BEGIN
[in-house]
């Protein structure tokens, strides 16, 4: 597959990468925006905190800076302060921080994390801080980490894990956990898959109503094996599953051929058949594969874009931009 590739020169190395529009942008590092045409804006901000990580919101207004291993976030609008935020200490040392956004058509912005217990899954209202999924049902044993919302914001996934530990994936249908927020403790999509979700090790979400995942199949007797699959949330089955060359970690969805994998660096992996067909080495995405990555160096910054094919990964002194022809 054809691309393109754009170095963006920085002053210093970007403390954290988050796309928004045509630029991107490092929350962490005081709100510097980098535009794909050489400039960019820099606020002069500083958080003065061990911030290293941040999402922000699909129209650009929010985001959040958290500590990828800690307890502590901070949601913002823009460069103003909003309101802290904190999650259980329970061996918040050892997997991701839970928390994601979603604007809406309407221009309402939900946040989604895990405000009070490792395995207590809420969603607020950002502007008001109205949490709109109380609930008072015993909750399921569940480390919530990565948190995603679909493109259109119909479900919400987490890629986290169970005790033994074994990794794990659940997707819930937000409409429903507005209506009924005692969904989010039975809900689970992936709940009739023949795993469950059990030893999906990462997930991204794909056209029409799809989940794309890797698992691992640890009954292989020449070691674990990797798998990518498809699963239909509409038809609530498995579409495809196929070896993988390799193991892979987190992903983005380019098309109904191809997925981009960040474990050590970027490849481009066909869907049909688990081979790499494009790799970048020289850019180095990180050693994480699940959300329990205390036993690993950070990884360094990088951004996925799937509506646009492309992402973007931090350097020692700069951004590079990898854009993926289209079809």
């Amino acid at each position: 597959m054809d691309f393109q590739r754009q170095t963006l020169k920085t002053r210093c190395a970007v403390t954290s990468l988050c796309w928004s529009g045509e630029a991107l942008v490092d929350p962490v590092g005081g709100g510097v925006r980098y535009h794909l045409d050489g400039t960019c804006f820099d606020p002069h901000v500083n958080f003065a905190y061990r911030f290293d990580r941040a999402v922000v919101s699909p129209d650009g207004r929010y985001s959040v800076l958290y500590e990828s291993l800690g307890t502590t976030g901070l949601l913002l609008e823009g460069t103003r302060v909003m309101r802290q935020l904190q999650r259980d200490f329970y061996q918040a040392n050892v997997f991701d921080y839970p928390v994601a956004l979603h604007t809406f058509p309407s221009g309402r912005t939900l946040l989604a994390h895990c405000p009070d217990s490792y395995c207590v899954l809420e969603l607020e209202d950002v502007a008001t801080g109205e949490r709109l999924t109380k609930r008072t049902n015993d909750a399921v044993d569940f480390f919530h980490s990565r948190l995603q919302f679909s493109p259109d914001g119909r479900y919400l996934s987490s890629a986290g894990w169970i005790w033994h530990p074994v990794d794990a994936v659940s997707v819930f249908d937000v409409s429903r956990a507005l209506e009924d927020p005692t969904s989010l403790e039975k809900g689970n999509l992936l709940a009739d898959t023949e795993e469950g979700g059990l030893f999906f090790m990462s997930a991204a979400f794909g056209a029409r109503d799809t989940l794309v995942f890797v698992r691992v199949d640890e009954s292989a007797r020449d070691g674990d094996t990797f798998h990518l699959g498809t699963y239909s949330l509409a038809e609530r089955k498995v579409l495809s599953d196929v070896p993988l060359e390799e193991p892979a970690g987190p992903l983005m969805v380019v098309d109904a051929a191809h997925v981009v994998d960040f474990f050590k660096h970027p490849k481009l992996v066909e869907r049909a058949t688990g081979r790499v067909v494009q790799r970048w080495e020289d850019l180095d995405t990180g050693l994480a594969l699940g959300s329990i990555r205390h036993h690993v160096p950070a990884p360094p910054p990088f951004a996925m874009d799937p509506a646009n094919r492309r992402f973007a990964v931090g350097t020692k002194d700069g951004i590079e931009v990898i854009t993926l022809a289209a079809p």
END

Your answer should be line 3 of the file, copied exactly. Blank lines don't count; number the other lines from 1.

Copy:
């Amino acid at each position: 597959m054809d691309f393109q590739r754009q170095t963006l020169k920085t002053r210093c190395a970007v403390t954290s990468l988050c796309w928004s529009g045509e630029a991107l942008v490092d929350p962490v590092g005081g709100g510097v925006r980098y535009h794909l045409d050489g400039t960019c804006f820099d606020p002069h901000v500083n958080f003065a905190y061990r911030f290293d990580r941040a999402v922000v919101s699909p129209d650009g207004r929010y985001s959040v800076l958290y500590e990828s291993l800690g307890t502590t976030g901070l949601l913002l609008e823009g460069t103003r302060v909003m309101r802290q935020l904190q999650r259980d200490f329970y061996q918040a040392n050892v997997f991701d921080y839970p928390v994601a956004l979603h604007t809406f058509p309407s221009g309402r912005t939900l946040l989604a994390h895990c405000p009070d217990s490792y395995c207590v899954l809420e969603l607020e209202d950002v502007a008001t801080g109205e949490r709109l999924t109380k609930r008072t049902n015993d909750a399921v044993d569940f480390f919530h980490s990565r948190l995603q919302f679909s493109p259109d914001g119909r479900y919400l996934s987490s890629a986290g894990w169970i005790w033994h530990p074994v990794d794990a994936v659940s997707v819930f249908d937000v409409s429903r956990a507005l209506e009924d927020p005692t969904s989010l403790e039975k809900g689970n999509l992936l709940a009739d898959t023949e795993e469950g979700g059990l030893f999906f090790m990462s997930a991204a979400f794909g056209a029409r109503d799809t989940l794309v995942f890797v698992r691992v199949d640890e009954s292989a007797r020449d070691g674990d094996t990797f798998h990518l699959g498809t699963y239909s949330l509409a038809e609530r089955k498995v579409l495809s599953d196929v070896p993988l060359e390799e193991p892979a970690g987190p992903l983005m969805v380019v098309d109904a051929a191809h997925v981009v994998d960040f474990f050590k660096h970027p490849k481009l992996v066909e869907r049909a058949t688990g081979r790499v067909v494009q790799r970048w080495e020289d850019l180095d995405t990180g050693l994480a594969l699940g959300s329990i990555r205390h036993h690993v160096p950070a990884p360094p910054p990088f951004a996925m874009d799937p509506a646009n094919r492309r992402f973007a990964v931090g350097t020692k002194d700069g951004i590079e931009v990898i854009t993926l022809a289209a079809p």